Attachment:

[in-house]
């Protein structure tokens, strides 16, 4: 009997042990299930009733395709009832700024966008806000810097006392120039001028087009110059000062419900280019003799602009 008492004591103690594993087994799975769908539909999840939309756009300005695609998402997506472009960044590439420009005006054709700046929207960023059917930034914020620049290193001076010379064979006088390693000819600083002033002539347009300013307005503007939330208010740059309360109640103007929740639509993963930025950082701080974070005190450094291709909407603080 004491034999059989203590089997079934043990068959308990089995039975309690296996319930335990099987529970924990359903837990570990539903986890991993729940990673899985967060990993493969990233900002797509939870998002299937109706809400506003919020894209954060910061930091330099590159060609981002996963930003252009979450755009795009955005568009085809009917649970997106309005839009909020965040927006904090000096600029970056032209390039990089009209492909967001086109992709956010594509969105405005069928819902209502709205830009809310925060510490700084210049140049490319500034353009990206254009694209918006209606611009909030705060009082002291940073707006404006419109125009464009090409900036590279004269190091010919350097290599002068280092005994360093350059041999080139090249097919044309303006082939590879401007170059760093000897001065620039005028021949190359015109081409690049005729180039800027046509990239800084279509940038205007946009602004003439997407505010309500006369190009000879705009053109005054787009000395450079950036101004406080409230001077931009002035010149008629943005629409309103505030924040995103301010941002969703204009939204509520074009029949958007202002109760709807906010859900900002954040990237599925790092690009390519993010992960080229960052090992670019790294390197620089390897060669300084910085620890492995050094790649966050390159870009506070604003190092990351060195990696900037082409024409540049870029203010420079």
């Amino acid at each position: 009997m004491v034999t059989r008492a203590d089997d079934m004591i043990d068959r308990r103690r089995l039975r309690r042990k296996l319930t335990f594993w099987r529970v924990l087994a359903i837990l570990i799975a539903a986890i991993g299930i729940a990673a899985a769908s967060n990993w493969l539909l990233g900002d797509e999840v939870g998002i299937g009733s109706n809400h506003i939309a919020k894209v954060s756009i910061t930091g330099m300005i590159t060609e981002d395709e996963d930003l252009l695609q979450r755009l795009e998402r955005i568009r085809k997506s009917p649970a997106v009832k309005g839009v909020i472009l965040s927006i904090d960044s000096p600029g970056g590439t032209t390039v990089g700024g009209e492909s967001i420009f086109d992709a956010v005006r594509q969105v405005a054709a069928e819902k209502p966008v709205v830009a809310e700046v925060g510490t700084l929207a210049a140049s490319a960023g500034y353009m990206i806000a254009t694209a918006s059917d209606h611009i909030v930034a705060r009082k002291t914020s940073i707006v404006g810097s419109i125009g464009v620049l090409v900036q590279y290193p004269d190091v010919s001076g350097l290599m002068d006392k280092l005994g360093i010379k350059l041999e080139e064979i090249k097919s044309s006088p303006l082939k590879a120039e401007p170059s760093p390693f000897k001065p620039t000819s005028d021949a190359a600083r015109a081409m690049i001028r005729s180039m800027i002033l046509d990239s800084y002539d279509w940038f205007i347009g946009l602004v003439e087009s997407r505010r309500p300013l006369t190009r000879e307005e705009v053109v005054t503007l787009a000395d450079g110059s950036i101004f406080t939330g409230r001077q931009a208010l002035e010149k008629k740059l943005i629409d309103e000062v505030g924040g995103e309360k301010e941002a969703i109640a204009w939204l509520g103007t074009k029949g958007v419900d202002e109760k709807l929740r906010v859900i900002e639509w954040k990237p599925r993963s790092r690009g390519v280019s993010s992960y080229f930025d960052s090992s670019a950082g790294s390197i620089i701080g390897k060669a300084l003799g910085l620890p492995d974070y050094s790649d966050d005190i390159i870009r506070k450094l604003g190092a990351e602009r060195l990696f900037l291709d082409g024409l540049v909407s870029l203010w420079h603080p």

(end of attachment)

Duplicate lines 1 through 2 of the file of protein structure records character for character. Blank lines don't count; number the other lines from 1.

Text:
[in-house]
């Protein structure tokens, strides 16, 4: 009997042990299930009733395709009832700024966008806000810097006392120039001028087009110059000062419900280019003799602009 008492004591103690594993087994799975769908539909999840939309756009300005695609998402997506472009960044590439420009005006054709700046929207960023059917930034914020620049290193001076010379064979006088390693000819600083002033002539347009300013307005503007939330208010740059309360109640103007929740639509993963930025950082701080974070005190450094291709909407603080 004491034999059989203590089997079934043990068959308990089995039975309690296996319930335990099987529970924990359903837990570990539903986890991993729940990673899985967060990993493969990233900002797509939870998002299937109706809400506003919020894209954060910061930091330099590159060609981002996963930003252009979450755009795009955005568009085809009917649970997106309005839009909020965040927006904090000096600029970056032209390039990089009209492909967001086109992709956010594509969105405005069928819902209502709205830009809310925060510490700084210049140049490319500034353009990206254009694209918006209606611009909030705060009082002291940073707006404006419109125009464009090409900036590279004269190091010919350097290599002068280092005994360093350059041999080139090249097919044309303006082939590879401007170059760093000897001065620039005028021949190359015109081409690049005729180039800027046509990239800084279509940038205007946009602004003439997407505010309500006369190009000879705009053109005054787009000395450079950036101004406080409230001077931009002035010149008629943005629409309103505030924040995103301010941002969703204009939204509520074009029949958007202002109760709807906010859900900002954040990237599925790092690009390519993010992960080229960052090992670019790294390197620089390897060669300084910085620890492995050094790649966050390159870009506070604003190092990351060195990696900037082409024409540049870029203010420079």